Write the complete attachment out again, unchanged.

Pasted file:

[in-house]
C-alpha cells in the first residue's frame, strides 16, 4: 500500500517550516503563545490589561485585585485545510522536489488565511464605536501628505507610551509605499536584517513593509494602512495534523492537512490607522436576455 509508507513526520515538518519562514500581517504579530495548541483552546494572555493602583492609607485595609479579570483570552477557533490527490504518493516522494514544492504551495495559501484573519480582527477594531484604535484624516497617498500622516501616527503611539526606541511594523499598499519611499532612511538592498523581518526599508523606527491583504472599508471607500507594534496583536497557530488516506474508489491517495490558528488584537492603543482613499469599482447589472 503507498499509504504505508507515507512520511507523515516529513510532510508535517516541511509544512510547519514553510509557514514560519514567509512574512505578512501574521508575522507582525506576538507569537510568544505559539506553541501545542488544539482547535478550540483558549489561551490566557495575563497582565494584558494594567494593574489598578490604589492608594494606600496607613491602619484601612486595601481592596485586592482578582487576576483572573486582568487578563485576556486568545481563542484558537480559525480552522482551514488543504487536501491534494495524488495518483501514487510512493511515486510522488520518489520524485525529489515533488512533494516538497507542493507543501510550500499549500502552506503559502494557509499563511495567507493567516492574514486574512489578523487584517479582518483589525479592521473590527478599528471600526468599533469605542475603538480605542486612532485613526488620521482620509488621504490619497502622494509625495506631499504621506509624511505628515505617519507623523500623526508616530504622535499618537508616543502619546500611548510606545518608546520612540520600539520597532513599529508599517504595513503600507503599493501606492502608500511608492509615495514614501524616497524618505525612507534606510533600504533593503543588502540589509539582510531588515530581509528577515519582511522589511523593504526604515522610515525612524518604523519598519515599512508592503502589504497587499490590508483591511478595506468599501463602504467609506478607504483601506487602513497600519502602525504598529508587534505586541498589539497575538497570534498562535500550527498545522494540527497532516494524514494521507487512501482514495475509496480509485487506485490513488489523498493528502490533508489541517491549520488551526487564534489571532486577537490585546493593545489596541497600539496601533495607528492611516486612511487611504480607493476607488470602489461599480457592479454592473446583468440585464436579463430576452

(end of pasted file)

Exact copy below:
[in-house]
C-alpha cells in the first residue's frame, strides 16, 4: 500500500517550516503563545490589561485585585485545510522536489488565511464605536501628505507610551509605499536584517513593509494602512495534523492537512490607522436576455 509508507513526520515538518519562514500581517504579530495548541483552546494572555493602583492609607485595609479579570483570552477557533490527490504518493516522494514544492504551495495559501484573519480582527477594531484604535484624516497617498500622516501616527503611539526606541511594523499598499519611499532612511538592498523581518526599508523606527491583504472599508471607500507594534496583536497557530488516506474508489491517495490558528488584537492603543482613499469599482447589472 503507498499509504504505508507515507512520511507523515516529513510532510508535517516541511509544512510547519514553510509557514514560519514567509512574512505578512501574521508575522507582525506576538507569537510568544505559539506553541501545542488544539482547535478550540483558549489561551490566557495575563497582565494584558494594567494593574489598578490604589492608594494606600496607613491602619484601612486595601481592596485586592482578582487576576483572573486582568487578563485576556486568545481563542484558537480559525480552522482551514488543504487536501491534494495524488495518483501514487510512493511515486510522488520518489520524485525529489515533488512533494516538497507542493507543501510550500499549500502552506503559502494557509499563511495567507493567516492574514486574512489578523487584517479582518483589525479592521473590527478599528471600526468599533469605542475603538480605542486612532485613526488620521482620509488621504490619497502622494509625495506631499504621506509624511505628515505617519507623523500623526508616530504622535499618537508616543502619546500611548510606545518608546520612540520600539520597532513599529508599517504595513503600507503599493501606492502608500511608492509615495514614501524616497524618505525612507534606510533600504533593503543588502540589509539582510531588515530581509528577515519582511522589511523593504526604515522610515525612524518604523519598519515599512508592503502589504497587499490590508483591511478595506468599501463602504467609506478607504483601506487602513497600519502602525504598529508587534505586541498589539497575538497570534498562535500550527498545522494540527497532516494524514494521507487512501482514495475509496480509485487506485490513488489523498493528502490533508489541517491549520488551526487564534489571532486577537490585546493593545489596541497600539496601533495607528492611516486612511487611504480607493476607488470602489461599480457592479454592473446583468440585464436579463430576452